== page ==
Albumin and globulin are two proteins found in the blood of dogs and humans. Albumin helps maintain the proper volume levels in the blood vessels. Globulin helps carry antibodies and enzymes through the body. Low levels of either of these proteins suggest your dog has a serious health problem. When both levels are low the number of possible diagnoses is more limited but still serious.
One cause of low levels of albumin and globulin in dogs is liver disease. Because both of these proteins are made in the liver, if the organ is not functioning properly it cannot effectively synthesize the proteins, thus resulting in reduced levels in the blood. Several liver diseases can cause problems for dogs, including hepatitis, hepatic lipidosis, copper toxicosis, cirrhosis and liver cancer. Once the cause of the problem is identified, treatment involves minimizing your dog's discomfort through medication and nutrition changes. Surgery or chemotherapy may also be necessary, depending on the cause of the liver disease.
Video of the Day
Protein Losing Enteropathy
Another potential cause of low albumin and globulin levels in your dog's blood is protein losing enteropathy (PLE). This term refers to a condition in which these proteins end up in the gastrointestinal tract instead of in the vascular system. Causes of PLE include infections, allergies, gastrointestinal cancer, gastroenteritis, parasites and fungi. Regardless of the cause, the result is that the barrier between your dog's gut and the vascular system stops working effectively. Treatments depend on the underlying cause of PLE. Parasite or virus causes can be cured quickly in most cases. Chronic causes require treatment of the cause, plus nutritional changes and other lifelong management of the condition.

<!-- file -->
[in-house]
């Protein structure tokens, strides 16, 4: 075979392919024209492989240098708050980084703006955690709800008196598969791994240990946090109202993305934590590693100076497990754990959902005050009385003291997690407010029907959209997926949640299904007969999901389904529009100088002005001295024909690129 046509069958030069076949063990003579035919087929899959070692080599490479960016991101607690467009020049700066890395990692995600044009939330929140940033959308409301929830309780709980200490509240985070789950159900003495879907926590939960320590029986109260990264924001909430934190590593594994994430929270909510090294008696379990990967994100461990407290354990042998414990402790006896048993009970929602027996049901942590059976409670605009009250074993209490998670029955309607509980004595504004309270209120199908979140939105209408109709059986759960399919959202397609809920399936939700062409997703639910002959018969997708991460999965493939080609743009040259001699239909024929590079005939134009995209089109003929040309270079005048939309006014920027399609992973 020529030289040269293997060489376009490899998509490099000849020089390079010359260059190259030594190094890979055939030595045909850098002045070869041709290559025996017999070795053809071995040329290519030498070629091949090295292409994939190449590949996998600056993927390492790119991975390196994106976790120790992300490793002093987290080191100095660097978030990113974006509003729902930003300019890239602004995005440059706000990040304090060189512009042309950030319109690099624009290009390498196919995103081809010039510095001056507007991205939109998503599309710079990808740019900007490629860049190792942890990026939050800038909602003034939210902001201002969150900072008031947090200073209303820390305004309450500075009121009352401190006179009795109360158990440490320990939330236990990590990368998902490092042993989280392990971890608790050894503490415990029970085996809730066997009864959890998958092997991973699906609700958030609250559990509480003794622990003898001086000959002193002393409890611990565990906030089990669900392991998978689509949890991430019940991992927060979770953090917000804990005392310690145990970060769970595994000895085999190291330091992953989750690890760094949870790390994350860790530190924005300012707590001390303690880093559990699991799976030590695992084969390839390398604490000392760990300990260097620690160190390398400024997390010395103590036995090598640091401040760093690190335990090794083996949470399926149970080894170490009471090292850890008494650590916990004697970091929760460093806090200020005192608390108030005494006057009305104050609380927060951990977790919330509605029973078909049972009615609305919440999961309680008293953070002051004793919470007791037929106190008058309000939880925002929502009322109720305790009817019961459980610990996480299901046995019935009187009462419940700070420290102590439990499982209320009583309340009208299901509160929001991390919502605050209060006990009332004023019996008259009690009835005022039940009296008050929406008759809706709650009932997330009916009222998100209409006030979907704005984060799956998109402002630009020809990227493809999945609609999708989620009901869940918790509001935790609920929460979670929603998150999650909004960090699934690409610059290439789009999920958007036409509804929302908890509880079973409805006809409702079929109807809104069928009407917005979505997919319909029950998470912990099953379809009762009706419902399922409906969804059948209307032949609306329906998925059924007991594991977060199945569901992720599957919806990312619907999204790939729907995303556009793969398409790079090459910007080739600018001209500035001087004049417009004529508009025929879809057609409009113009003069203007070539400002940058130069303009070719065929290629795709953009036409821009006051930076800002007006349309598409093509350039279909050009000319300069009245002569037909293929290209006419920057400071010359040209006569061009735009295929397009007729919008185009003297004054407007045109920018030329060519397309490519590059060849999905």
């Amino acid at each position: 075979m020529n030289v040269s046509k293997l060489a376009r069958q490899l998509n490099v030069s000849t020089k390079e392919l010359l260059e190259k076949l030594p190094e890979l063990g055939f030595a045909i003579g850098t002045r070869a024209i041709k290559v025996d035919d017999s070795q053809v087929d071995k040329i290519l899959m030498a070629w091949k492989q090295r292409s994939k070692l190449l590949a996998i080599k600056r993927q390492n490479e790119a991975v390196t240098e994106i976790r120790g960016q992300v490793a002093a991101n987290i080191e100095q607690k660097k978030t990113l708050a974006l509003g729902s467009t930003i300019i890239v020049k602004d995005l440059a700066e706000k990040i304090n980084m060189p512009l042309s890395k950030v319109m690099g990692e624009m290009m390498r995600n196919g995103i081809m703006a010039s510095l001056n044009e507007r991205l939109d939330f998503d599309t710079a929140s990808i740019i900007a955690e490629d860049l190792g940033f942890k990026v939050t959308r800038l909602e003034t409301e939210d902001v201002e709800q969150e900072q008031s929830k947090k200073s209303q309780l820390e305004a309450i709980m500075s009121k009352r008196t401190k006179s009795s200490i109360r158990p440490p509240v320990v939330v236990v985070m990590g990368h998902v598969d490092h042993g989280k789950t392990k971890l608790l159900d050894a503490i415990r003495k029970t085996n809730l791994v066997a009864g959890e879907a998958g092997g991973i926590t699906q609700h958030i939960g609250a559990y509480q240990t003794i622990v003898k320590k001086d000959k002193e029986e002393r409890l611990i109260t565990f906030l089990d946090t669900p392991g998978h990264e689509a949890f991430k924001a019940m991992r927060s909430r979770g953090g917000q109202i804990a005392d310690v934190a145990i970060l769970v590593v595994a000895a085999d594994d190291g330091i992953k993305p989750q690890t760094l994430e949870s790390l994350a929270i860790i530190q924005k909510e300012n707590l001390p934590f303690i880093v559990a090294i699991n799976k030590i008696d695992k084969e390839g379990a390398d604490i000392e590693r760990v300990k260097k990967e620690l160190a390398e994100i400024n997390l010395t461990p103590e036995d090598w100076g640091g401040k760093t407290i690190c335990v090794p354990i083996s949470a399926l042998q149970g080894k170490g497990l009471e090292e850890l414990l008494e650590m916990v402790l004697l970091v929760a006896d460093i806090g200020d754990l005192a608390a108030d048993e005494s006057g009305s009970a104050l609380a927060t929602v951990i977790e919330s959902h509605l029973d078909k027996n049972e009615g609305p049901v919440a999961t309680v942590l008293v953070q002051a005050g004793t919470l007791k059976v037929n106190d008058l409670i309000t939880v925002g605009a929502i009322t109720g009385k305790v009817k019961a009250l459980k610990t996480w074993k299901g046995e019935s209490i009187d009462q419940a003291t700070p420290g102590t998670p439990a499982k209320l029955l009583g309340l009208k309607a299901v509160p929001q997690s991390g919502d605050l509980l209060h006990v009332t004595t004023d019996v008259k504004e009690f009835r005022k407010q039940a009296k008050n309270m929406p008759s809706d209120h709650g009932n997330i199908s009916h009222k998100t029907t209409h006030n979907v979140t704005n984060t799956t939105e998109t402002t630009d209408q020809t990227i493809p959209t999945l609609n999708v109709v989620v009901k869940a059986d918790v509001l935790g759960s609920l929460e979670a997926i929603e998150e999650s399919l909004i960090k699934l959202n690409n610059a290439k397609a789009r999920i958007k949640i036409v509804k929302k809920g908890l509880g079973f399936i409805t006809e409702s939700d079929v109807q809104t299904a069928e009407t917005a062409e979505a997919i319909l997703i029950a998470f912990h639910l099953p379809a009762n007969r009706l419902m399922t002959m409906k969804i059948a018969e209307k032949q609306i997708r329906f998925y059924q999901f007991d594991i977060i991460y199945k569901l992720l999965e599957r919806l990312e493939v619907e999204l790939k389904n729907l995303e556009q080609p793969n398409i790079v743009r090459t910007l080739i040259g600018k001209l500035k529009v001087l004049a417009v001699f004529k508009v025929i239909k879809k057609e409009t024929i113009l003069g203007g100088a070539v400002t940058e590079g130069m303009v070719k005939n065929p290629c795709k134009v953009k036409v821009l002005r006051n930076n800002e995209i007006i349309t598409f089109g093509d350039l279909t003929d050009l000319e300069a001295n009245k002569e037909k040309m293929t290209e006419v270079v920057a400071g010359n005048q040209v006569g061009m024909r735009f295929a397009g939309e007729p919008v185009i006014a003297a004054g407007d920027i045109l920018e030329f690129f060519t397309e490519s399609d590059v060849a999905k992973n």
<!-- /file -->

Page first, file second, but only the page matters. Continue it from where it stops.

As in humans, the kidneys clean out waste from a dog's blood. The waste is then removed from the body as urine. If the kidneys stop functioning properly, they may end up letting too many of the proteins the body needs be released into the urine, thus resulting in low levels of albumin, globulin and other blood proteins. Medication can be used to stop the protein loss, but hospitalization is sometimes required to treat the underlying causes of the kidney problems.
Low albumin and globulin levels can also indicate lymphoma, a type of cancer that affects the cells in the lymph nodes. In addition to the low levels of these blood proteins, dogs may also show symptoms such as lethargy, loss of appetite, vomiting, diarrhea and weakness. Sometimes the tumor caused by the cancer cells can be felt under your dog's skin, particularly around the joints or neck. Lymphoma is usually treated with chemotherapy.
Always check with your veterinarian before changing your pet’s diet, medication, or physical activity routines. This information is not a substitute for a vet’s opinion.